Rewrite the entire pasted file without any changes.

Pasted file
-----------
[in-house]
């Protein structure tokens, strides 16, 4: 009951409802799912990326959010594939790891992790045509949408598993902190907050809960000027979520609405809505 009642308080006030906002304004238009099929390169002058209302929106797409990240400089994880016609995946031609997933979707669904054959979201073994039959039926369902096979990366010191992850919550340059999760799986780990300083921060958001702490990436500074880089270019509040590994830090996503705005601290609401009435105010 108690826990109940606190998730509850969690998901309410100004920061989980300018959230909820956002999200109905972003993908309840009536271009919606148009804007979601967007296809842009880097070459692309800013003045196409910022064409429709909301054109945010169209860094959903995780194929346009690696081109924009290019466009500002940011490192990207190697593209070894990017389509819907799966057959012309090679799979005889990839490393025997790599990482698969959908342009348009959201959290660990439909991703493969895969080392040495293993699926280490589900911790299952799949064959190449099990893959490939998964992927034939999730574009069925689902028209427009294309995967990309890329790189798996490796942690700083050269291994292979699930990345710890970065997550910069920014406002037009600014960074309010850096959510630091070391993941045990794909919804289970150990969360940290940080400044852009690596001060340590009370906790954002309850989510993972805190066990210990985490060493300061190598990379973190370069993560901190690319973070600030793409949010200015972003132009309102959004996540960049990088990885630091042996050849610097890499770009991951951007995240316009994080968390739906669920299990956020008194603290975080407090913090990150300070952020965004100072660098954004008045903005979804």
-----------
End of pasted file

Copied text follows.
[in-house]
């Protein structure tokens, strides 16, 4: 009951409802799912990326959010594939790891992790045509949408598993902190907050809960000027979520609405809505 009642308080006030906002304004238009099929390169002058209302929106797409990240400089994880016609995946031609997933979707669904054959979201073994039959039926369902096979990366010191992850919550340059999760799986780990300083921060958001702490990436500074880089270019509040590994830090996503705005601290609401009435105010 108690826990109940606190998730509850969690998901309410100004920061989980300018959230909820956002999200109905972003993908309840009536271009919606148009804007979601967007296809842009880097070459692309800013003045196409910022064409429709909301054109945010169209860094959903995780194929346009690696081109924009290019466009500002940011490192990207190697593209070894990017389509819907799966057959012309090679799979005889990839490393025997790599990482698969959908342009348009959201959290660990439909991703493969895969080392040495293993699926280490589900911790299952799949064959190449099990893959490939998964992927034939999730574009069925689902028209427009294309995967990309890329790189798996490796942690700083050269291994292979699930990345710890970065997550910069920014406002037009600014960074309010850096959510630091070391993941045990794909919804289970150990969360940290940080400044852009690596001060340590009370906790954002309850989510993972805190066990210990985490060493300061190598990379973190370069993560901190690319973070600030793409949010200015972003132009309102959004996540960049990088990885630091042996050849610097890499770009991951951007995240316009994080968390739906669920299990956020008194603290975080407090913090990150300070952020965004100072660098954004008045903005979804």